The Biden administration is asking the U.S. Supreme Court to reverse a lower court decision allowing a Texas law banning abortions as early as six weeks of gestation to remain in effect as litigation continues.
In a brief filed Monday, Acting U.S. Solicitor General Brian Fletcher asked the U.S. Supreme Court to vacate the "stay of [the] preliminary injunction issued by the United States Court of Appeals for the Fifth Circuit" that allows Texas' Senate Bill 8 to remain in effect as the case is adjudicated.
Senate Bill 8, also known as the Texas Heartbeat Act, bans abortions after a fetal heartbeat can be detected, usually at around six weeks gestation. The law also lets private citizens sue those who perform abortions or assist women in obtaining abortions and leaves enforcement of the measure to private citizens instead of state officials.
Fletcher argues that "Texas 'delegated enforcement' of the law 'to the populace at large' in a system of private bounties" to "avoid pre-enforcement suits against state officials."
The legal filing cited the Supreme Court decision Planned Parenthood v. Casey as evidence that "Texas has, in short, successfully nullified this Court's decision within its borders." The 1992 ruling held that "a State may not prohibit any woman from making the ultimate decision to terminate her pregnancy before viability."
The term "viability" refers to an unborn baby's ability to survive outside the womb.
"The United States has authority to seek equitable relief to protect its sovereign interests — including its interest in the supremacy of federal law and the availability of the mechanisms for judicial review that Congress and this Court have long deemed essential to protect constitutional rights," he wrote. "Allowing S.B. 8 to remain in force would irreparably harm those interests and perpetuate the ongoing irreparable injury to the thousands of Texas women who are being denied their constitutional rights."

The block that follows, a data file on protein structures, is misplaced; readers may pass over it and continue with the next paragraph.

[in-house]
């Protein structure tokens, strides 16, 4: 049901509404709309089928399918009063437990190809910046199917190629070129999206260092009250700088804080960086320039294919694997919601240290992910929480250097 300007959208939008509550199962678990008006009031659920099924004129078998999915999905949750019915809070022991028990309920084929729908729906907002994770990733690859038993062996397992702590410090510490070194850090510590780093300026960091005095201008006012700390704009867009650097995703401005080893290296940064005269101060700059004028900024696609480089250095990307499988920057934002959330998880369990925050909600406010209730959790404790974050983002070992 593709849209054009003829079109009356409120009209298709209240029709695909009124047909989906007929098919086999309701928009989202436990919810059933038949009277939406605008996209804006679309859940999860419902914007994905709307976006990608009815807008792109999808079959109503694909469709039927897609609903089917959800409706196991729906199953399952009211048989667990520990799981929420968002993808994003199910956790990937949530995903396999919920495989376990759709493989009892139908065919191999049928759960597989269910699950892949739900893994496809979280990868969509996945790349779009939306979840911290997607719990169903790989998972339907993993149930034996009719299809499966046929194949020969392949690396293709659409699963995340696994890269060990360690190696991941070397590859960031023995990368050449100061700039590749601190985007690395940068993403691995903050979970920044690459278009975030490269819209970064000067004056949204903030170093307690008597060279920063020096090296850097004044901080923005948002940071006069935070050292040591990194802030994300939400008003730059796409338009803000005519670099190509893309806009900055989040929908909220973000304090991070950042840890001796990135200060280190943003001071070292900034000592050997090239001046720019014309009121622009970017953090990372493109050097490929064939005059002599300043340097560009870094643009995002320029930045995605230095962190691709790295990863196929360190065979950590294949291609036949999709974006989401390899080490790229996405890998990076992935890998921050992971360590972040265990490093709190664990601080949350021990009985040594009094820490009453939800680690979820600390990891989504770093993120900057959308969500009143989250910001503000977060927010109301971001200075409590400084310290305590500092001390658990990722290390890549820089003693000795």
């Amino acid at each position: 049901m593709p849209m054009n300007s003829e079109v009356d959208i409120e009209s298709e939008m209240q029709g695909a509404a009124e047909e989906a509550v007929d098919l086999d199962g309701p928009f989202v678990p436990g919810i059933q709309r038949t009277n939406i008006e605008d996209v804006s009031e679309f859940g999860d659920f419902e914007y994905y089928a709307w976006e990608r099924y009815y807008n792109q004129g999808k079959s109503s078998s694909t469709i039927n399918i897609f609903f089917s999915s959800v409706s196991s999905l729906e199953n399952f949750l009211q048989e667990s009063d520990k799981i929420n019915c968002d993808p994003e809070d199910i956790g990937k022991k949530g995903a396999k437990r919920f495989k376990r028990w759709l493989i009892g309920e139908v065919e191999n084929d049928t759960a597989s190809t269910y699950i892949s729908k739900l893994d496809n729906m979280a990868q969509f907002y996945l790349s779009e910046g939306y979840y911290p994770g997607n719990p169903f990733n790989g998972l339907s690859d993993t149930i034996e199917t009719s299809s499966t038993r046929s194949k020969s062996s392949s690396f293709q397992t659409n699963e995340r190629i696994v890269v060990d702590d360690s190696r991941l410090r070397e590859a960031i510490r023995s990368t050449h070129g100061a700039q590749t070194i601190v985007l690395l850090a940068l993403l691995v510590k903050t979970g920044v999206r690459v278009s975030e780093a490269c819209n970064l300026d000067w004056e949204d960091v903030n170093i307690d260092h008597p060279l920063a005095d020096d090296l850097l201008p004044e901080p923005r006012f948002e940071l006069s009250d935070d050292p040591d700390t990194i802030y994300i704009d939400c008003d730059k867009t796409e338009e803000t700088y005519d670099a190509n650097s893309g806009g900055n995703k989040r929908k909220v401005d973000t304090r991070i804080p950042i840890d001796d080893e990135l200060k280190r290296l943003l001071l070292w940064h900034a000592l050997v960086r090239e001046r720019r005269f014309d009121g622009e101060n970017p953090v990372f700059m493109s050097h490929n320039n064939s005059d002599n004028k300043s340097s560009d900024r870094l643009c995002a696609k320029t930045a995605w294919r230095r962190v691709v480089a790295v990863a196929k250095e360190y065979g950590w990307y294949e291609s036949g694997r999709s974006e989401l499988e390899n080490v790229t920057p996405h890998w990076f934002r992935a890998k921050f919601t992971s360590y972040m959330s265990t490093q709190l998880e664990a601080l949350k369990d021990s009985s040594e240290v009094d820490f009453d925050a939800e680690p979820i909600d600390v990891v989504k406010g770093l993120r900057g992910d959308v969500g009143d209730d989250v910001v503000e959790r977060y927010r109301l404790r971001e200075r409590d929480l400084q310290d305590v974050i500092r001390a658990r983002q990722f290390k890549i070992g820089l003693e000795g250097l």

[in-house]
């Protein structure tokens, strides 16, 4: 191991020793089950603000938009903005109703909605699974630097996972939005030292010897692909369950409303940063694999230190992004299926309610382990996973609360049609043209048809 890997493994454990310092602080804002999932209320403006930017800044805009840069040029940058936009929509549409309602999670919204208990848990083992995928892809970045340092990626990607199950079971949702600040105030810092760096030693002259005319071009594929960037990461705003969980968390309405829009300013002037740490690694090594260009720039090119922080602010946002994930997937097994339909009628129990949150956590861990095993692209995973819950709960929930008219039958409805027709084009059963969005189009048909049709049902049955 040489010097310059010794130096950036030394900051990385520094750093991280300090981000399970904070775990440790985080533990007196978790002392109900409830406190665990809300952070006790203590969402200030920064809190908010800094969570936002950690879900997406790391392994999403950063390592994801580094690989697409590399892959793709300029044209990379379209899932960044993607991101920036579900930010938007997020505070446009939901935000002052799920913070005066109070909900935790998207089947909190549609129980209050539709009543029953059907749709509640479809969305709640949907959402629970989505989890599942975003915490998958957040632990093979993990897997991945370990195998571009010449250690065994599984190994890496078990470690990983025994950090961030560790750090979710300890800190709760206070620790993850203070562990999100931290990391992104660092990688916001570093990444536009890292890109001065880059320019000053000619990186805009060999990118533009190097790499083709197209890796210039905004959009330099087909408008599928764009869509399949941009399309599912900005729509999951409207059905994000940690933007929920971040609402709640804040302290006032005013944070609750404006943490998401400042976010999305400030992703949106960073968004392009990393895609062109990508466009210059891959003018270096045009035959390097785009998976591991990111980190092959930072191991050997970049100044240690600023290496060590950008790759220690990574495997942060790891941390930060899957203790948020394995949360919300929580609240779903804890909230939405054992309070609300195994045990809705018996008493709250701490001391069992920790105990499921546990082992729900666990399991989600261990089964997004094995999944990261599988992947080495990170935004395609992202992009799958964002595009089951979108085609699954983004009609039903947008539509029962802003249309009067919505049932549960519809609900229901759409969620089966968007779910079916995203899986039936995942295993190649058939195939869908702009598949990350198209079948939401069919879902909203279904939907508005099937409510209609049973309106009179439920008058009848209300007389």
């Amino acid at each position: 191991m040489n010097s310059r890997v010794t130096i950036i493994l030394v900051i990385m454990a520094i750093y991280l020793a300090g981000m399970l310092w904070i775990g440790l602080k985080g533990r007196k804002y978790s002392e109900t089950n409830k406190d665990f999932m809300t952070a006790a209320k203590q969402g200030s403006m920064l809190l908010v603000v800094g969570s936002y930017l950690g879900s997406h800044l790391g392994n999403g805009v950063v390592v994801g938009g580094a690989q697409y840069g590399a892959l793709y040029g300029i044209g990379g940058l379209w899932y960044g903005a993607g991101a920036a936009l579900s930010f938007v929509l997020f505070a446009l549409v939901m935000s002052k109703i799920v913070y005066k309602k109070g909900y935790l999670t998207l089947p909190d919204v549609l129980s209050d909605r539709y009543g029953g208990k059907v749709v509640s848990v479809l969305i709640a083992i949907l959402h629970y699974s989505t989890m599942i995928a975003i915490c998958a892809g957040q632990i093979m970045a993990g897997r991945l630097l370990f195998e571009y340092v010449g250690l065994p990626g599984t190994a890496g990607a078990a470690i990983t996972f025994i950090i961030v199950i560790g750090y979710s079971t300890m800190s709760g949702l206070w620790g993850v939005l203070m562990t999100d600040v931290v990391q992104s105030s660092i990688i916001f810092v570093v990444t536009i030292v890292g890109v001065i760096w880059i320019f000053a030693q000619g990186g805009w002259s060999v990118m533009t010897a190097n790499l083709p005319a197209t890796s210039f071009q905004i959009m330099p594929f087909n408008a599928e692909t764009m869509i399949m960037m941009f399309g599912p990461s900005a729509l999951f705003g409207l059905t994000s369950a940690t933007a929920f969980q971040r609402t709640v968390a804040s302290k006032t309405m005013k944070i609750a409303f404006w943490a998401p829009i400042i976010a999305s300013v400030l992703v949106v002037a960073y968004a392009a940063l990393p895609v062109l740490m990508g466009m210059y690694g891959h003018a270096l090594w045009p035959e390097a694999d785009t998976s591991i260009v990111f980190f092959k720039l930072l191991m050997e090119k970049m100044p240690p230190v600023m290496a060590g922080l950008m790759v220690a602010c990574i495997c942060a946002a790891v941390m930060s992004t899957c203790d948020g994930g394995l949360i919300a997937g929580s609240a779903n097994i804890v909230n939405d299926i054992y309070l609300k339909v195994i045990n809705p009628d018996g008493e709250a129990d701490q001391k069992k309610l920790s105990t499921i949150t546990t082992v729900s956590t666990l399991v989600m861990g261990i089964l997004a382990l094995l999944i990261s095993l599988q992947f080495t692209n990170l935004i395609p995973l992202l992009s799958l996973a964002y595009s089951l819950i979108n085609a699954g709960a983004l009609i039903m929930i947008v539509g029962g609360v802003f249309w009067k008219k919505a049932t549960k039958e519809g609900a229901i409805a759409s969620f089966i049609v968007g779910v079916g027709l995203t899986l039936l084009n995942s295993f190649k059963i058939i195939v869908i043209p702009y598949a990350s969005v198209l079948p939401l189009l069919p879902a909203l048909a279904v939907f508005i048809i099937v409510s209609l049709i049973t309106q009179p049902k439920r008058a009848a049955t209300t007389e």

Fletcher maintained that "the consequences of Texas's actions, moreover, are not confined to its own borders."
He wrote that "pervasive interference with access to abortion in one State affects 'the availability of abortion-related services in the national market' by forcing women to travel to clinics in other states, burdening 'the availability of abortion services' in neighboring jurisdictions."
Fletcher acknowledged that "a petition for a writ of certiorari before judgment" on the merits of the legal challenge in the lower courts constituted an "extraordinary remedy." But he contends that "the issues presented by Texas's extraordinary law are 'of such imperative public importance as to justify deviation from normal appellate practice and to require immediate determination in this Court.'"
"The fundamental question presented in this case is whether States may nullify disfavored constitutional rights by purporting to disclaim their own enforcement authority and delegating enforcement of unconstitutional laws to private bounty hunters," the petition states.
"S.B. 8's use of that scheme has already allowed Texas to nullify this Court's precedents for six weeks. That state of affairs should not be allowed to persist — or spread to other States or other rights — without this Court's review."